|Appointed by Bill Clinton|
Political party Democratic
Preceded by John Schmidt
Party Democratic Party
|President Bill Clinton|
Preceded by David Thompson
Name Raymond Fisher
|Born July 12, 1939 (age 76)
Oakland, California, U.S. (1939-07-12) |
Alma mater University of California, Santa Barbara Stanford Law School
Education Stanford Law School, University of California, Santa Barbara
Succeeded by Michelle T. Friedland
KFF Presents: An Interview with Clint Eastwood
Raymond Corley Fisher (born July 12, 1939) is a Senior United States Circuit Judge of the United States Court of Appeals for the Ninth Circuit.
- KFF Presents: An Interview with Clint Eastwood
- Education and legal training
- Professional career
- Federal judicial service
Education and legal training
Fisher attended University High School, earned his Bachelor of Arts degree at the University of California at Santa Barbara in 1961, and his Bachelor of Laws from Stanford Law School in 1966, where he was president of the Stanford Law Review. One of his professors at Stanford was Joseph Tyree Sneed, who would later be one of Fisher's colleagues on the Ninth Circuit. He clerked for Judge J. Skelly Wright of the United States Court of Appeals for the District of Columbia Circuit from 1966 to 1967. He then clerked for Associate Justice of the Supreme Court William J. Brennan from 1967 to 1968.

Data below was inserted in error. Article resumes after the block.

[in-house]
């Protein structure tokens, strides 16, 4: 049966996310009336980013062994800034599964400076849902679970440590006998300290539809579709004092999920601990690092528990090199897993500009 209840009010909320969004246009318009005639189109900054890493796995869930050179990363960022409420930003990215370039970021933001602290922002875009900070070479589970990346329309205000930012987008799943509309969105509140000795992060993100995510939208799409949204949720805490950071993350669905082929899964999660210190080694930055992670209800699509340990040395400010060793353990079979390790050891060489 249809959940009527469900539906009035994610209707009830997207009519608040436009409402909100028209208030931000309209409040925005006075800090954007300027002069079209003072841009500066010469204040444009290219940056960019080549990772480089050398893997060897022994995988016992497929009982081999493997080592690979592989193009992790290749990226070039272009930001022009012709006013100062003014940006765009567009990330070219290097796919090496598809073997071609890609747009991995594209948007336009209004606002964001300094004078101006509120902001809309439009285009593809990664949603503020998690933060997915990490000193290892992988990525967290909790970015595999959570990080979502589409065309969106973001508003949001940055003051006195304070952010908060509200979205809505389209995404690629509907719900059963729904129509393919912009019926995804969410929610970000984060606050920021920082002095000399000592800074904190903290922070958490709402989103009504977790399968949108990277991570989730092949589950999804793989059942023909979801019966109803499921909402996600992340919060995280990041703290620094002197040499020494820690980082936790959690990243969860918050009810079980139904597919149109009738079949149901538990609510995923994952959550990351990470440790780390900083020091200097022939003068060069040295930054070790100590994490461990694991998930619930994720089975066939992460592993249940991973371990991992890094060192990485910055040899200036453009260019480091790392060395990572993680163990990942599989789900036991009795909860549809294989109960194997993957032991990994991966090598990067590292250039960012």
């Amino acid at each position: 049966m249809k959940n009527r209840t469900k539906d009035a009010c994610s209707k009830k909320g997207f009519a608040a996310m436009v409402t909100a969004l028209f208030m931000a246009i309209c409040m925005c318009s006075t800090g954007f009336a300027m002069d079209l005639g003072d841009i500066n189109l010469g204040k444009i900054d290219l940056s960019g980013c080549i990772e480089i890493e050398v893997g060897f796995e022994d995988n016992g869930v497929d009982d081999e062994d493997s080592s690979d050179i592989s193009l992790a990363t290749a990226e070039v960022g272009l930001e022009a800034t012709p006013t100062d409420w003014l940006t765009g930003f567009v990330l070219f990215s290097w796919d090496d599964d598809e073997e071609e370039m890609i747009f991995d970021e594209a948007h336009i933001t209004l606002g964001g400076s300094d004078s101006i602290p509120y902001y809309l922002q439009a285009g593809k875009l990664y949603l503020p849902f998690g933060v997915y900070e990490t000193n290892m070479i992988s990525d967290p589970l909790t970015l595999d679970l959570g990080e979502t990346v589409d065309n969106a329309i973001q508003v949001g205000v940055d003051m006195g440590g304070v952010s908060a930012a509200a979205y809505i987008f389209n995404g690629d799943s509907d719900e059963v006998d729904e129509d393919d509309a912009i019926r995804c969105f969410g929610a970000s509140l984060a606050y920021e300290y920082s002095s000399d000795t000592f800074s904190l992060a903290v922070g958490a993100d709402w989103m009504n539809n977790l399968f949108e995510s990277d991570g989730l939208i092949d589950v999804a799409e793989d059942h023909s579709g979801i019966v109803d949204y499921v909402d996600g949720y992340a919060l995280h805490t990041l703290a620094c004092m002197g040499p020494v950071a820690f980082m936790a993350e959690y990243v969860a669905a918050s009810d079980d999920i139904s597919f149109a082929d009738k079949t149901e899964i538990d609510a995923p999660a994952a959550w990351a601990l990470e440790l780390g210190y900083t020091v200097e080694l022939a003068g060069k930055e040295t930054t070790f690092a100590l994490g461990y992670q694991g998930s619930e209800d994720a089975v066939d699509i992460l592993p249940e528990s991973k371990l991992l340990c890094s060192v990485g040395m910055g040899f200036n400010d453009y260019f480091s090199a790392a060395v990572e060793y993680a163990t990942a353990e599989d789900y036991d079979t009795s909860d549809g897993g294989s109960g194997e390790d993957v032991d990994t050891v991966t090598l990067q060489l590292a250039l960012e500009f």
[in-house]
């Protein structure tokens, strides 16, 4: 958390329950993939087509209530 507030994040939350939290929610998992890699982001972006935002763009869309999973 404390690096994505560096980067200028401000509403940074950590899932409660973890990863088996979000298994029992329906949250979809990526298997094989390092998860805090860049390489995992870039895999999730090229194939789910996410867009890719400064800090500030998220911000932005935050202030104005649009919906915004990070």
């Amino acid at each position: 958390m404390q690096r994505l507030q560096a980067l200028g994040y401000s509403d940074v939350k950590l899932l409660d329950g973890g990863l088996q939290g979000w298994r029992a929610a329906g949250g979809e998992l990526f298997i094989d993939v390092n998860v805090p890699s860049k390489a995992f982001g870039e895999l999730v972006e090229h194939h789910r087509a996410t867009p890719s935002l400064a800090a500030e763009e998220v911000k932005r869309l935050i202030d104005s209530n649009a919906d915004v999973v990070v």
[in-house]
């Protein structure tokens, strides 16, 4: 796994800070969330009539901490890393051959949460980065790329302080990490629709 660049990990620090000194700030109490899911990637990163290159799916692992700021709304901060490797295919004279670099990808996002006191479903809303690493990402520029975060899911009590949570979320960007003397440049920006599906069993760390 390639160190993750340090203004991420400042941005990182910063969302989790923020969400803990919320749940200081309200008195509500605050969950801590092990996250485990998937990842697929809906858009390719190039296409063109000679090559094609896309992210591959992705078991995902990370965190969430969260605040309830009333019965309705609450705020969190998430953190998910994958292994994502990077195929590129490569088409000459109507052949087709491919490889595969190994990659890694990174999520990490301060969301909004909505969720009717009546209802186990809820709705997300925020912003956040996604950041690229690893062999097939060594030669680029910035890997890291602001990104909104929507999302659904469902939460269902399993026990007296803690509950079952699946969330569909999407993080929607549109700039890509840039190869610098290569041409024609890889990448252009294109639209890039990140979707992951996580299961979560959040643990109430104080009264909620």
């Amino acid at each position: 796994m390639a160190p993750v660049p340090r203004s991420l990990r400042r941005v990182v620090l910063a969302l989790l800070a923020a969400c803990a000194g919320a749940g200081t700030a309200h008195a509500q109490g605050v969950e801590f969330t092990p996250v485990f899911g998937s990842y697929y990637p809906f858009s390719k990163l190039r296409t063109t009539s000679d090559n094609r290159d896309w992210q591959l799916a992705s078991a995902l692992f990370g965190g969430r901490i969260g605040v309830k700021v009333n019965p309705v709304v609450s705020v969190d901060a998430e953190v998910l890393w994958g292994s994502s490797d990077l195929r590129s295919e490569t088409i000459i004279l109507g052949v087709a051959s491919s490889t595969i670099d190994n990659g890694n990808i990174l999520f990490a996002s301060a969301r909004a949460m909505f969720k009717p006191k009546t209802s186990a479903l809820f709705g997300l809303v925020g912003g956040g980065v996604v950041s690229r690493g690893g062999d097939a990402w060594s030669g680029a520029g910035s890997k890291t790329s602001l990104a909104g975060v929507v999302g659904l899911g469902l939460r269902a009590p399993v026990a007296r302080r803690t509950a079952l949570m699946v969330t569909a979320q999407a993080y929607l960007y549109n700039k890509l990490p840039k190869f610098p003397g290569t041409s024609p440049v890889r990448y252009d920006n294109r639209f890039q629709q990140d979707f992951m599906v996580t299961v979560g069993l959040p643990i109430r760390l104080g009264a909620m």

Fisher was in private practice from 1968 to 1997 in Los Angeles, California. He also served as a special assistant to California Governor Jerry Brown in 1975. He was a member of the Los Angeles City Civil Service Commission from 1984 to 1989 and was deputy general counsel to the Independent Commission on the Los Angeles Police Department in 1990. Fisher then served as president of the Los Angeles Police Commission from 1995 to 1997 and Associate Attorney General from 1997 to 1999.
Federal judicial service
Fisher was nominated by President Bill Clinton for the seat vacated by Judge David R. Thompson on the United States Court of Appeals for the Ninth Circuit on March 15, 1999. He was confirmed by the United States Senate in a 69–29 vote on October 5, 1999, and received his commission on October 12, 1999. He took senior status on April 1, 2013.